Explore the impact that gentrification has had on community and cultural identity of Atlanta neighborhoods: what has been lost, what has been gained, and who has benefited from the urban revitalization of the City too Busy to Hate?
March Events and Resources on Gentrification
Term of the Day Social Media Posts
Today’s term of the day is inline with our Context: Gentrification programming for the month.
Tell us where you’ve personally seen or experienced gentrification around the city. What are you thoughts on policies and tools that should be implemented to prevent housing un-affordability, inequities and continued displacement of vulnerable residents?
In our continued learning about gentrification it is important to also discuss one of the biggest impacts of it, urban displacement. Read more on urban displacement here.
Mapping Displacement, Gentrification, and Exclusion in Atlanta
Access the Interactive Map at: https://www.urbandisplacement.org/atlanta/atlanta-gentrification-and-displacement. UDP collaborated with the Strong, Prosperous, and Resilient Communities Challenge (SPARCC) to assess local dynamics around gentrification, displacement, and exclusion in Atlanta, in close collaboration with local partners. We hope that the resulting map of our neighborhood change typology will empower Atlanta communities to better understand their trajectories and stabilize their resident population
- Nearly half of all Atlanta neighborhoods experienced a rapid increase in housing costs (an increase above the regional median) between 2000 and 2017.
- Approximately 80,000 low-income Atlanta households (13% of all low-income households) live in low-income neighborhoods at risk of, or already experiencing, gentrification and/or displacement.
- As of 2017, half of Atlanta’s moderate-to-high-income neighborhoods demonstrated risk of or ongoing exclusion of lower-income households, a pattern especially prevalent on the northwest side of the city. 27% of Atlanta’s low-income households, or about 175,000 low-income households, live in these potentially or currently exclusive neighborhoods.
- 60% of Atlanta’s low-income households live in low- or moderate-to-high-income neighborhoods that are stable.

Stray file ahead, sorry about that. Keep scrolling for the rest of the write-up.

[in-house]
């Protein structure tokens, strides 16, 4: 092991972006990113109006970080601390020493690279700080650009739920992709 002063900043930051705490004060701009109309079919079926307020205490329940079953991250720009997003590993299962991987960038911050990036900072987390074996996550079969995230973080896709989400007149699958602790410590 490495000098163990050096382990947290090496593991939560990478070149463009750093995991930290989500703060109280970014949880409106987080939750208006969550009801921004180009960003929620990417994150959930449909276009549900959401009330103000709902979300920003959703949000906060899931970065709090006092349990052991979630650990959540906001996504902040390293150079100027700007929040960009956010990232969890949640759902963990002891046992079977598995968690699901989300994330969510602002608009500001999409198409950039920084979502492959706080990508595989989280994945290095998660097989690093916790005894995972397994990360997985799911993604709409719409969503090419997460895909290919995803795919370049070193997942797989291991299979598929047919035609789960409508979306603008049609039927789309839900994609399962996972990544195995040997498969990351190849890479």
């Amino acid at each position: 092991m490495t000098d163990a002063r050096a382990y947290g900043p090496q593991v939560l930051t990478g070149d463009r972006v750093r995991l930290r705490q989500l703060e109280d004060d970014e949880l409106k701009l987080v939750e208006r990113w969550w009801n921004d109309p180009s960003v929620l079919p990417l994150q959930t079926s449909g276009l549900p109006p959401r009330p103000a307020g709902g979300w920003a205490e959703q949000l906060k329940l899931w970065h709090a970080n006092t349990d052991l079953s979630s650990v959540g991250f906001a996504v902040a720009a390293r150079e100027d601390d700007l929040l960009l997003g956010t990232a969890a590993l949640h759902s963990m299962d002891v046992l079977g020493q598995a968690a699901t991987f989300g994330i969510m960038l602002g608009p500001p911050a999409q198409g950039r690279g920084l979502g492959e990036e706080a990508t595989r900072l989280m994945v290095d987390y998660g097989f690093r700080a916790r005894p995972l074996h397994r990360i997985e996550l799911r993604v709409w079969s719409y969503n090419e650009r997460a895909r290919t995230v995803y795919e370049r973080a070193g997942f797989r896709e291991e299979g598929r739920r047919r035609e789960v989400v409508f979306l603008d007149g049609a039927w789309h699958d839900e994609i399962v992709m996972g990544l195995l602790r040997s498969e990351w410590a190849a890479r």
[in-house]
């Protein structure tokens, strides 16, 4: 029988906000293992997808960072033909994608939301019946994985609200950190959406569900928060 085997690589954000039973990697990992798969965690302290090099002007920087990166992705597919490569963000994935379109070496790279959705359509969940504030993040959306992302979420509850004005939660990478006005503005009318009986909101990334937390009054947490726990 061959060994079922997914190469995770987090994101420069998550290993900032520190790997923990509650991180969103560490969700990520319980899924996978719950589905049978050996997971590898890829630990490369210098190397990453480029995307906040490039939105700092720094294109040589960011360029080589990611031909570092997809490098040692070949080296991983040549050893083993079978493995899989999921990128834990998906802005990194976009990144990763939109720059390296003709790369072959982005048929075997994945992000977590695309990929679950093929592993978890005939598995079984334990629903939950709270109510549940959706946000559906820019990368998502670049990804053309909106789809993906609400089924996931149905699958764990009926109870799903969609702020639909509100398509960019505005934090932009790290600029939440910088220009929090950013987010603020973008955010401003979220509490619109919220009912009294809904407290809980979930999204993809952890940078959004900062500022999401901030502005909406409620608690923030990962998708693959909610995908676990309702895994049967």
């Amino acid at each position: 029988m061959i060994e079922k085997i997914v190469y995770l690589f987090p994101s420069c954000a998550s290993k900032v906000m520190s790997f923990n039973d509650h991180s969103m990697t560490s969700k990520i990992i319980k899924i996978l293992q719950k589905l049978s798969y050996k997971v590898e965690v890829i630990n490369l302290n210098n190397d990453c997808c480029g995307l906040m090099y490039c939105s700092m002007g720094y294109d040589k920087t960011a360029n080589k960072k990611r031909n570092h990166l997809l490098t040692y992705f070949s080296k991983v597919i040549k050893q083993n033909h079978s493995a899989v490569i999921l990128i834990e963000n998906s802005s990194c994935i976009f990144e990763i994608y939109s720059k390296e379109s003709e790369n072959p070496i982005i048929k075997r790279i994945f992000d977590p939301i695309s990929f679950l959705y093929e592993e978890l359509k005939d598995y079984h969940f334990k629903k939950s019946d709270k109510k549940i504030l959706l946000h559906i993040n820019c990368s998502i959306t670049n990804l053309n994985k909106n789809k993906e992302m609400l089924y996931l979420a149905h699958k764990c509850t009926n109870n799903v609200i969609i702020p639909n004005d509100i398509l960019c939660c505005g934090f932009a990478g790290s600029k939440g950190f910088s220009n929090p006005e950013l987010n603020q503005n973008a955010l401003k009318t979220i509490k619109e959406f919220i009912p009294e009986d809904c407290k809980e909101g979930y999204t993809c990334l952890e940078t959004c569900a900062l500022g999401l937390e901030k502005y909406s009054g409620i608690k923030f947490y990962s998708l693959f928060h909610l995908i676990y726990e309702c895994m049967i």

- 22% of lower-income neighborhoods in Atlanta were at risk of gentrification in 2017, and 7% were undergoing displacement of low-income households without gentrification.
- Of the 8% of all Atlanta neighborhoods that lost low-income households between 2000 and 2017, more than half were moderate-to-high-income neighborhoods, indicating a need to more carefully examine displacement in exclusive areas.
- The map illustrates a potential spatial relationship between neighborhood change and the BeltLine. As many as nine census tracts along the eastern position of the Beltline are classified as moderate and mixed-income areas “becoming exclusive” to low-income households. Meanwhile, lower-income, majority Black and Latinx areas along the BeltLine on the westside of Atlanta are experiencing increasing housing costs, gentrification, and displacement.
Arts & Culture
Arts & Culture
"Arts and culture are fundamental to providing a high quality of life and healthy, livable communities; they are a significant and consistent part of building and sustaining a competitive economy; and they are especially suited for addressing challenges with creative, holistic solutions based on collaboration and community engagement"
-Atlanta Regional Commission
"Communities that reinforce arts and culture are “investing in an industry that supports jobs, generates government revenue, and is the cornerstone of tourism.”
-Arts & Economic Prosperity 5 Report
Metro Atlanta is a region with a rich arts and cultural environment, exhibiting everything from cultural landmarks to world-class museums to small artist enclaves. Known as the “Gateway to the South,” the region has attracted a diversity of residents and businesses in the 21st century, enriching the arts and expanding on traditional cultural activities in the region.